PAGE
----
The two people known to have died after an explosion and subsequent fire at German chemical giant BASF’s flagship production complex at Ludwigshafen on Monday were both members of BASF’s own fire brigade.
They were responding to a minor fire near the site’s river harbor on Monday morning when a pipe exploded, BASF told journalists at a news conference on Tuesday.
One other person is still missing following the blast and six of the 25 people injured are still in intensive care, Ludwigshafen city official Dieter Feid said at the news conference.
“Things are not looking good for some of them,” he said.
The resulting blaze took firefighters 10 hours to extinguish and forced BASF to shut down more than 20 facilities, including its two steam crackers which produce the basic hydrocarbon chemicals such as propylene and ethylene used to manufacture a wide range of plastics and other chemicals.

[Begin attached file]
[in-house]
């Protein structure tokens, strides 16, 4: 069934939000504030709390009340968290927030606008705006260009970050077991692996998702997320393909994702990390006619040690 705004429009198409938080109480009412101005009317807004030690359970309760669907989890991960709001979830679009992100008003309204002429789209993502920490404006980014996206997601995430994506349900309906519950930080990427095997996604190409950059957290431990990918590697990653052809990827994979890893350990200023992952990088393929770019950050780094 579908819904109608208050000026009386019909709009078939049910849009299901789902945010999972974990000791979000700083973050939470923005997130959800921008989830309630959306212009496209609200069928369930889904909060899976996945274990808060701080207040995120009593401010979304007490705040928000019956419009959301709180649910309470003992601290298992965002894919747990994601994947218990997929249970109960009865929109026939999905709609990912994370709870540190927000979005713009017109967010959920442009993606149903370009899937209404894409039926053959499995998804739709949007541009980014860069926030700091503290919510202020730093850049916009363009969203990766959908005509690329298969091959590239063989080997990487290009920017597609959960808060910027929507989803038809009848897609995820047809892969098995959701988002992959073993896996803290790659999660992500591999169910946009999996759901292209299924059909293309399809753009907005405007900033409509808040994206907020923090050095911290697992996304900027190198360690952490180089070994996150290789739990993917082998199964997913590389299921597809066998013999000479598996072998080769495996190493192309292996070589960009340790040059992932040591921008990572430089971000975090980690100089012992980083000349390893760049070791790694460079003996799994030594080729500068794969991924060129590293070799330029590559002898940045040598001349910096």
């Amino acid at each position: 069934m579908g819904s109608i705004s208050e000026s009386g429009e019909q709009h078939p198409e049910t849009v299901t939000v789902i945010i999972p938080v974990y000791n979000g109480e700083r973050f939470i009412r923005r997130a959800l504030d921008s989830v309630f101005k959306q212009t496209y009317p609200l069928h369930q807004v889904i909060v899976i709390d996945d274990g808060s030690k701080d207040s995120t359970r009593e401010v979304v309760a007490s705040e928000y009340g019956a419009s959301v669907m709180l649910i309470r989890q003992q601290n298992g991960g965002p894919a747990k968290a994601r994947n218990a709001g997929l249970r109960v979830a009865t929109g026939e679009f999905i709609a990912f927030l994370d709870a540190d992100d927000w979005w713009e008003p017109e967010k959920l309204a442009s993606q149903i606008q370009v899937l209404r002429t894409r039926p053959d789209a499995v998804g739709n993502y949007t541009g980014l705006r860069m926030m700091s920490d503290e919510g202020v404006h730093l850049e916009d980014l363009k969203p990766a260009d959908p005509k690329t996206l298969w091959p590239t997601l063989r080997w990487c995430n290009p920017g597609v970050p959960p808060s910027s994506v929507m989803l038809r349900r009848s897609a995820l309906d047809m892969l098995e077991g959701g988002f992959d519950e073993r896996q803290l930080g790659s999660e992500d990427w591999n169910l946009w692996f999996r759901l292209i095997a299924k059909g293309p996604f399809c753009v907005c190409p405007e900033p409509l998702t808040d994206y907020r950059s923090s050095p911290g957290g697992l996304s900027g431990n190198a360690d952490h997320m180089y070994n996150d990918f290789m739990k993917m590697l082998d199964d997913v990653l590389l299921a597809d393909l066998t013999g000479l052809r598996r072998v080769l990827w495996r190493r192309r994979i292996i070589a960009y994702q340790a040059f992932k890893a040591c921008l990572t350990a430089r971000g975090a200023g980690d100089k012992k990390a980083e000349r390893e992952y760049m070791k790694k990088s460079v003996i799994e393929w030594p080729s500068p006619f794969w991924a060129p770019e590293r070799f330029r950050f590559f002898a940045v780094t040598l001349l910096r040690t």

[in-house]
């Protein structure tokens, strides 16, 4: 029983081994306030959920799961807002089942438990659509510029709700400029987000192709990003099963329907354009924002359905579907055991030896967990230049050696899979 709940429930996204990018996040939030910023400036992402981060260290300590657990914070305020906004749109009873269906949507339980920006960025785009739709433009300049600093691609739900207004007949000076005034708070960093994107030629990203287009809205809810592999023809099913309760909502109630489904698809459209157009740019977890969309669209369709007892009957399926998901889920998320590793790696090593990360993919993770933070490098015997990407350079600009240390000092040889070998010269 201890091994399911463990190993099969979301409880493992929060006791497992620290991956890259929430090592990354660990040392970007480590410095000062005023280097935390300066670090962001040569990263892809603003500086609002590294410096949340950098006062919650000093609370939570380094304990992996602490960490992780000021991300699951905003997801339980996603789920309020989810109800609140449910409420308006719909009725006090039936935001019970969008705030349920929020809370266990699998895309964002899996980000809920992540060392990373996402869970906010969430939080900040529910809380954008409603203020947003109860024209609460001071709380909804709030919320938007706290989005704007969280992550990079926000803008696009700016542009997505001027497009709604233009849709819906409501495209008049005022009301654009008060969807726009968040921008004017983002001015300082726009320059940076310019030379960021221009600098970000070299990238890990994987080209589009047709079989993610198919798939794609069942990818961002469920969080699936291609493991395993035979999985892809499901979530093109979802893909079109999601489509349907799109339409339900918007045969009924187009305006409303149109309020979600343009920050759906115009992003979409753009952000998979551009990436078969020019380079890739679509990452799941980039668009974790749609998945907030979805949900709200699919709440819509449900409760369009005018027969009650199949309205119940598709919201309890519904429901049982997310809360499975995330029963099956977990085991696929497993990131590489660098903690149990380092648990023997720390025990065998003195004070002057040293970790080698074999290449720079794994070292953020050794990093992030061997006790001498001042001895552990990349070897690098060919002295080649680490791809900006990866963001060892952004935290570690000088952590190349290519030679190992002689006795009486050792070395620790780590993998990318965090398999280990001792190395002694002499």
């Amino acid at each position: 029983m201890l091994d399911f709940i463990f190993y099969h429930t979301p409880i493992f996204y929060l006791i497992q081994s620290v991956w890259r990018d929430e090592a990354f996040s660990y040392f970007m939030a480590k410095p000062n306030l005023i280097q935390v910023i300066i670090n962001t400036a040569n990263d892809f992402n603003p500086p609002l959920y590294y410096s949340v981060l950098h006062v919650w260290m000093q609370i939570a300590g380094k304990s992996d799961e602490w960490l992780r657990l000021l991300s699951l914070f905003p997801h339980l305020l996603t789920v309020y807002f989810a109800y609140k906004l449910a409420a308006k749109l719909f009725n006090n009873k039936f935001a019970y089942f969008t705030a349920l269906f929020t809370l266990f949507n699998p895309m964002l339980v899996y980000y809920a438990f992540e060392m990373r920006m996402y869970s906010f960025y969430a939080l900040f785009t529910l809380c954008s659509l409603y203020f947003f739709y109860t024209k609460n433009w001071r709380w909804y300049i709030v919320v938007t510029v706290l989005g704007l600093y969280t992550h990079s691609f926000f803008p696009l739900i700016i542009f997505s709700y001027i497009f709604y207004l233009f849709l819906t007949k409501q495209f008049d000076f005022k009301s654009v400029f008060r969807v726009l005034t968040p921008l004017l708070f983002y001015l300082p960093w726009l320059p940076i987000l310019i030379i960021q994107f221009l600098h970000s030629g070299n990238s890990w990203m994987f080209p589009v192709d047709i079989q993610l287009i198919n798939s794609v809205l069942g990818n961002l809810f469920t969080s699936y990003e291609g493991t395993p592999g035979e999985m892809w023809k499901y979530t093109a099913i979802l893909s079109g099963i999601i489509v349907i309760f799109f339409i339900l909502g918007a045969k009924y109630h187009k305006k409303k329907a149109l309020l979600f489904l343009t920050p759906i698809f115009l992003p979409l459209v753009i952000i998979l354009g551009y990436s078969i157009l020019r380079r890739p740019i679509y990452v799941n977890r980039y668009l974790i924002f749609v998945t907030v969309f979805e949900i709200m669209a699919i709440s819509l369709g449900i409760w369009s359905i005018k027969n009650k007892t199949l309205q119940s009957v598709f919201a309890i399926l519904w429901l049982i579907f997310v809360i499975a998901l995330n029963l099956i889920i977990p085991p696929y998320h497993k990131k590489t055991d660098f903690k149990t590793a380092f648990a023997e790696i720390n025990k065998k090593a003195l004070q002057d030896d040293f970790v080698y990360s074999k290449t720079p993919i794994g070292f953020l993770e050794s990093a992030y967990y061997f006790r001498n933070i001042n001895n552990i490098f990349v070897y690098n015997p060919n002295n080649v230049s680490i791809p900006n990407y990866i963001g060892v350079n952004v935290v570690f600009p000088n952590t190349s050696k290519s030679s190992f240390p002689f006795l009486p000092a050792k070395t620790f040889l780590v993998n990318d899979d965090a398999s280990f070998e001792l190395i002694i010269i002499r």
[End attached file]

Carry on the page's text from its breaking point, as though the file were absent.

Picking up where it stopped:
It is still unclear what caused the initial fire, BASF said. Investigators have not yet been able to examine the blast site because there is still some gas leaking from broken pipes.
BASF said there was no risk to the public from toxic fumes, and said it had been able to prevent chemicals from leaking into the Rhine river.
The harbor terminal at which the explosion occurred handles combustible fluids such as naphtha and methanol and remains closed for the time being, which means BASF is facing a shortage of raw materials needed for production.
“That means that we have a big challenge for production now and that we will have to seek solutions with our customers as quickly as possible,” management board member Margret Suckale said at the news conference.
She said she could not yet say what the financial damage of the explosion would be, adding the company’s main concern was for the deceased, the injured and their families for the moment.
BASF’s Ludwigshafen site, around 80 kilometers (50 miles) south of Frankfurt, is the world’s largest chemical complex, covering an area of 10 square kilometers (four square miles) and employing 39,000 workers, according to BASF.